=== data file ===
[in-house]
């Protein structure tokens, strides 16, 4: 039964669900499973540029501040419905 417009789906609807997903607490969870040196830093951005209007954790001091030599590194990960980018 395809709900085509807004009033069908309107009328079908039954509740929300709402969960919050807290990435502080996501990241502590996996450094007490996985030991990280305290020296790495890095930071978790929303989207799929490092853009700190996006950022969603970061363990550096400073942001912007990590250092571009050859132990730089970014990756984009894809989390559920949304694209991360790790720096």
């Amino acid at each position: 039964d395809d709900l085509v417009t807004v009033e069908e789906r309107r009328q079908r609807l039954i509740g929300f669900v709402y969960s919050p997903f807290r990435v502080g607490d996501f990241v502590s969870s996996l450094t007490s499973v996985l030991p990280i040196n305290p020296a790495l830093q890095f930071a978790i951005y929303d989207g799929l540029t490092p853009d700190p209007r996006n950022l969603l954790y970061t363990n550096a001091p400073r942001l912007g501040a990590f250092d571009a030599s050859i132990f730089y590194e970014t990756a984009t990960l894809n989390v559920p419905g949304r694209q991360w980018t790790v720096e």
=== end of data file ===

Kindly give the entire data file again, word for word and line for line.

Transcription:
[in-house]
């Protein structure tokens, strides 16, 4: 039964669900499973540029501040419905 417009789906609807997903607490969870040196830093951005209007954790001091030599590194990960980018 395809709900085509807004009033069908309107009328079908039954509740929300709402969960919050807290990435502080996501990241502590996996450094007490996985030991990280305290020296790495890095930071978790929303989207799929490092853009700190996006950022969603970061363990550096400073942001912007990590250092571009050859132990730089970014990756984009894809989390559920949304694209991360790790720096």
């Amino acid at each position: 039964d395809d709900l085509v417009t807004v009033e069908e789906r309107r009328q079908r609807l039954i509740g929300f669900v709402y969960s919050p997903f807290r990435v502080g607490d996501f990241v502590s969870s996996l450094t007490s499973v996985l030991p990280i040196n305290p020296a790495l830093q890095f930071a978790i951005y929303d989207g799929l540029t490092p853009d700190p209007r996006n950022l969603l954790y970061t363990n550096a001091p400073r942001l912007g501040a990590f250092d571009a030599s050859i132990f730089y590194e970014t990756a984009t990960l894809n989390v559920p419905g949304r694209q991360w980018t790790v720096e």